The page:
My allergies and how they suck

I’ve alluded before to my many food allergies, but haven’t yet enumerated them. Part of this stems from the sheer length of the list. And part of this comes from a kind of shame or guilt at causing ‘unnecessary’ inconvenience to others. More about that later.

The list, to date, includes such diverse elements as:

  • cucumber (yes, I know) and watermelon
  • shrimp (possibly all shellfish, but the hypothesis remains understandably untested)
  • corn (in everything, ever)
  • walnuts and pecans
  • sunflower (seeds, oil, lecithin, so all ‘health’ foods)
  • ragweed (and all that that implies, like chamomile)
  • echinacea
  • lettuce (seriously)
  • and Benadryl (fml)

Not only is it a huge downer to be limited in what you can eat, but you’ve got to read every single label of every packaged food you ever eat. And you can’t do it just once. Food companies change ingredients all the time, so it’s worth checking the list each and every time to ensure an ostensibly pleasant eating experience doesn’t end with a visit to the emergency room.

And then there’s eating out. You have to ask about everything, which in my case makes me sound like a nutter, because who the hell is allergic to cucumber?! Then, there’s the dread of asking for a change, or a substitution. I hate being the focus of a fuss, and there’s nothing fussier than dealing with allergies. There are a great many times when it’s not a big deal; I say ‘allergy’, they say ‘righty-ho!’, and all is good. Even better (kind of) are the times when they hear ‘allergy’ and take things very seriously, to the point of coming back to the table and recommending a change to the order because one or more items can’t be made safe enough.

The worst, though, is eating out at a place that refuses to take an allergy seriously. That would be worryingly irritating on its own, but their reasoning is a failure. They’re of the opinion that because there are people who will claim an allergy ‘just because’ they dislike something, they can’t possibly believe anyone who claims an allergy. My counter-argument would be to ask them which is the greater inconvenience: leaving the mustard out of a salad dressing, or having to defend against a criminal charge of negligence causing bodily harm?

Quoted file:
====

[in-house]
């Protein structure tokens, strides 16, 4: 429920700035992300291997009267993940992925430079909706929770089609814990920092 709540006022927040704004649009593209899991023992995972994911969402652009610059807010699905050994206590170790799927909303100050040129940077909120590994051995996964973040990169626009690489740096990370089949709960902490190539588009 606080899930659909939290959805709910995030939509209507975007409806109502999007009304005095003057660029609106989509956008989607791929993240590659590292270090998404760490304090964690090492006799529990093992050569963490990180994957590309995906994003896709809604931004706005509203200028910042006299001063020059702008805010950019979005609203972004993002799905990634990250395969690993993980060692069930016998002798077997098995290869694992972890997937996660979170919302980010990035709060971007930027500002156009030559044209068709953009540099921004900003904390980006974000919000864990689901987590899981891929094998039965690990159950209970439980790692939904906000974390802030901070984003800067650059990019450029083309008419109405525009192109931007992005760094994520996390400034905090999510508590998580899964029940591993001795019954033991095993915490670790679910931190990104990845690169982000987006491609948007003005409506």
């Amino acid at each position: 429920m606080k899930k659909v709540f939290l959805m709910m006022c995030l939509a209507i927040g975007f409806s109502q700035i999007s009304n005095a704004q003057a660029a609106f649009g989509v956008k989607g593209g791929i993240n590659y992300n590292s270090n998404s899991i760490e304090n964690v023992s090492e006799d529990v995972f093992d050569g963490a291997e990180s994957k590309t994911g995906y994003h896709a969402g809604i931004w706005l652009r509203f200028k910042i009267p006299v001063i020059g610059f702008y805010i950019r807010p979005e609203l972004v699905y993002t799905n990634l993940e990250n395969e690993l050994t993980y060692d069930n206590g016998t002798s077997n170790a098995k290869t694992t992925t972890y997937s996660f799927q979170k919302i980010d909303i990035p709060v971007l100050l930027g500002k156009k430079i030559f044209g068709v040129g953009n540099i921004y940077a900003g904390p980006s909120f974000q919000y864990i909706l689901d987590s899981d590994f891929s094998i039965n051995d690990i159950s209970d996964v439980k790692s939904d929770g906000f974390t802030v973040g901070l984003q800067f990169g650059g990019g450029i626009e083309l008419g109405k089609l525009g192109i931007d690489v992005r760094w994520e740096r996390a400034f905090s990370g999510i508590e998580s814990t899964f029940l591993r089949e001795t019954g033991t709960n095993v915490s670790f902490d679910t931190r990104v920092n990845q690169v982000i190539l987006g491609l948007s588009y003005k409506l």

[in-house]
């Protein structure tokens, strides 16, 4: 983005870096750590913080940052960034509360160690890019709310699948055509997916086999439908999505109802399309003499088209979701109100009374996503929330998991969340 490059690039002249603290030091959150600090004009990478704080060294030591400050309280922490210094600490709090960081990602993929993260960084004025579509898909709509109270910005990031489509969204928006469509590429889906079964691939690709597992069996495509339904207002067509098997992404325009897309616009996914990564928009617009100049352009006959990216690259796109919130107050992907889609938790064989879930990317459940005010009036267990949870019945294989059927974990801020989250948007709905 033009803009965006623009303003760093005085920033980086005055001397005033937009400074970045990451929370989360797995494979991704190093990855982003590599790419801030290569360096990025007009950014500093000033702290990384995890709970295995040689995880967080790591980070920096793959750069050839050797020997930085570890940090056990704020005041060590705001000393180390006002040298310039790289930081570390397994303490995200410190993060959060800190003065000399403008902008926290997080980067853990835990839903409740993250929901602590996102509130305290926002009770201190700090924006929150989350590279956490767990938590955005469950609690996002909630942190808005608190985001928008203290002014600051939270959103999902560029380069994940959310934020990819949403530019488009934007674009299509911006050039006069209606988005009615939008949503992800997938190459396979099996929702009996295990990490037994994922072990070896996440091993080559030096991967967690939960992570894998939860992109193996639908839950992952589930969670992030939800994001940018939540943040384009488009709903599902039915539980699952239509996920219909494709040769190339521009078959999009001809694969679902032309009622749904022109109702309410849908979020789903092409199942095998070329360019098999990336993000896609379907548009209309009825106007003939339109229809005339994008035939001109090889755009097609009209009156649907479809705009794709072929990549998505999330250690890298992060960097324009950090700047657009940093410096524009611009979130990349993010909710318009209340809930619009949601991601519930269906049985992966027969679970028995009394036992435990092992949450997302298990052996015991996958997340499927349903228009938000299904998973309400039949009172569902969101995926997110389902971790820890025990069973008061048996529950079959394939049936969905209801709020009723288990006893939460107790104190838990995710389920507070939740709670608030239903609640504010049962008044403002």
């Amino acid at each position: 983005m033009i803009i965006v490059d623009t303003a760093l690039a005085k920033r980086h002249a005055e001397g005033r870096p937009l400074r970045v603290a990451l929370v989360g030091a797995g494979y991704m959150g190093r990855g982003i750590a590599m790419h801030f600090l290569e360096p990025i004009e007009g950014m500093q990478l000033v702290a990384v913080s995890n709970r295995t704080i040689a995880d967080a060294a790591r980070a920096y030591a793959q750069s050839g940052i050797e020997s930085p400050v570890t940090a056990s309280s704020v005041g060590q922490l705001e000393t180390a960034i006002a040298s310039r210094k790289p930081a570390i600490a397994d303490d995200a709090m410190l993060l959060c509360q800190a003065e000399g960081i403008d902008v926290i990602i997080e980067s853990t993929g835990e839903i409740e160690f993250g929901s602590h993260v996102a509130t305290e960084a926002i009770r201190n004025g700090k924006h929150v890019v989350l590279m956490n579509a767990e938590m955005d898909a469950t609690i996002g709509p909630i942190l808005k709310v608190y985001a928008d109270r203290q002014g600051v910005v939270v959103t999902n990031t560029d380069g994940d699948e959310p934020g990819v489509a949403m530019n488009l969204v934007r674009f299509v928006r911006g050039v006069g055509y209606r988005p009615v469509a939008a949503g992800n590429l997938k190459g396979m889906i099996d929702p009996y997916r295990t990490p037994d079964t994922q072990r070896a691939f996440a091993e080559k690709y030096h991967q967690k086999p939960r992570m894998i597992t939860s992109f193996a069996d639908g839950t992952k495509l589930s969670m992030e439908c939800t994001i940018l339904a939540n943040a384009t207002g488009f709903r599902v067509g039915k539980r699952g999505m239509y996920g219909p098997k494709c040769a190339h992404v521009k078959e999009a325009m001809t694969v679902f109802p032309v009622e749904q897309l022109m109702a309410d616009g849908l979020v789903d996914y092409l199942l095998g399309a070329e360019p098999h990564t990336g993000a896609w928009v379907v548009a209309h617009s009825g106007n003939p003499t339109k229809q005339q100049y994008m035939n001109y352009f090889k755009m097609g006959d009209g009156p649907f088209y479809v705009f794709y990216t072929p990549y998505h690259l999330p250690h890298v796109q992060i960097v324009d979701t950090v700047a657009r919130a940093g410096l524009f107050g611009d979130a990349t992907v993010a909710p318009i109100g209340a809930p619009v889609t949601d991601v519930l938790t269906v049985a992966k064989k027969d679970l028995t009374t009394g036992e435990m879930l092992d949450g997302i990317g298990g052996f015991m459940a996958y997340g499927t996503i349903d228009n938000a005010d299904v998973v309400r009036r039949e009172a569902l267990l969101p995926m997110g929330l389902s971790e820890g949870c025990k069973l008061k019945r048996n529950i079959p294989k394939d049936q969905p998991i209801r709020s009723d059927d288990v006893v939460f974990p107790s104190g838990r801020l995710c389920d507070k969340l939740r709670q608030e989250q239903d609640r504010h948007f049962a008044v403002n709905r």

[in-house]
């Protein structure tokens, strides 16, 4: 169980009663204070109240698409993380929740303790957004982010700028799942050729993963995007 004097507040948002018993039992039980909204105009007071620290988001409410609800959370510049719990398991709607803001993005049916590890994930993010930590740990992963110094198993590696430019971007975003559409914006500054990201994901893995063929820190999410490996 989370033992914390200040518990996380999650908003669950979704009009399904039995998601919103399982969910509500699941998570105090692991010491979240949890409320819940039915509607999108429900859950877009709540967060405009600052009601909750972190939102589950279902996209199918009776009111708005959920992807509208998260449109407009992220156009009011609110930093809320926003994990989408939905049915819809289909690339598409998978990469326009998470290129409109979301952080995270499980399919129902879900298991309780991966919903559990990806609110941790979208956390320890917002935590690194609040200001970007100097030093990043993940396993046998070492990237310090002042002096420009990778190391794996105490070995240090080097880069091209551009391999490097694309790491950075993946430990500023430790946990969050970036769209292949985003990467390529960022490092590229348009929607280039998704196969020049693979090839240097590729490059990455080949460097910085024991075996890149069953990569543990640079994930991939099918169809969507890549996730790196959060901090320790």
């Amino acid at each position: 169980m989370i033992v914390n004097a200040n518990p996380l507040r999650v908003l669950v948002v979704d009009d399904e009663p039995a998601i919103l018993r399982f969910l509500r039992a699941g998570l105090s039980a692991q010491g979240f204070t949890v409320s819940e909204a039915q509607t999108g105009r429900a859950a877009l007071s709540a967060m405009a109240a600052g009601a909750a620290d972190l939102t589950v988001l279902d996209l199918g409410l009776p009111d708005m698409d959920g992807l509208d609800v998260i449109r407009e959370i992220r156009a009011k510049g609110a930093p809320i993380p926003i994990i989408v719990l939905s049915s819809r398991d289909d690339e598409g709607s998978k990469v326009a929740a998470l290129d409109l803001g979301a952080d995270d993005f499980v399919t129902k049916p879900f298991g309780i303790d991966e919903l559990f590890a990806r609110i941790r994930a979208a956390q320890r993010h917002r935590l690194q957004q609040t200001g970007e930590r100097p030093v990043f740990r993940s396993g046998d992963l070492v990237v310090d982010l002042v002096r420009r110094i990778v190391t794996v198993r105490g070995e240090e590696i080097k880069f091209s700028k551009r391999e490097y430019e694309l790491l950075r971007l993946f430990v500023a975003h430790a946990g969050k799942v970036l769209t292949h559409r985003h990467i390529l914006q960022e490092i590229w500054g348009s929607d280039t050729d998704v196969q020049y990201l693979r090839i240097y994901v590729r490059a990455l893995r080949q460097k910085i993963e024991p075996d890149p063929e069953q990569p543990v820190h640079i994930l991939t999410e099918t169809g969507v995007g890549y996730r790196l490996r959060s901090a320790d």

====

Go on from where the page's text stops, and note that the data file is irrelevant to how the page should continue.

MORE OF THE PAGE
Finally, I’ll touch on the question of epinephrine. I don’t have an EpiPen (or non-trademarked competitor product), nor have I ever had one. Some might consider that risky, bordering on reckless. This comes mostly from people who don’t have allergies, so they might think (as so many do) that once you jam that 3-inch needle into your leg, the allergic reaction just goes away. What I learned in first aid is that the dose of epinephrine is (hopefully) enough to keep your airways open until the ambulance arrives. And when they get there, the EMTs are going to give you more epinephrine, along with industrial-strength anti-histamine, to keep you alive long enough to reach the hospital. The rest is kind of a waiting game; a combination of medication and time until your system processes all the allergen out of it.

One dose of epinephrine costs about $100, and lasts about a year. And that certainly seems like a bargain for something that could potentially save your life. I just don’t think the combination of my allergies and my eating behaviours warrant the time and expense involved in getting one. I feel like my exposure to risk is manageable, and if I’m going somewhere especially risky, I make sure to take an anti-histamine beforehand. It’s a bit like trying to mitigate the risk of crossing the street – even if you do everything right, you could still be mown down by a distracted moron. There’s no prescription that can fix stupid.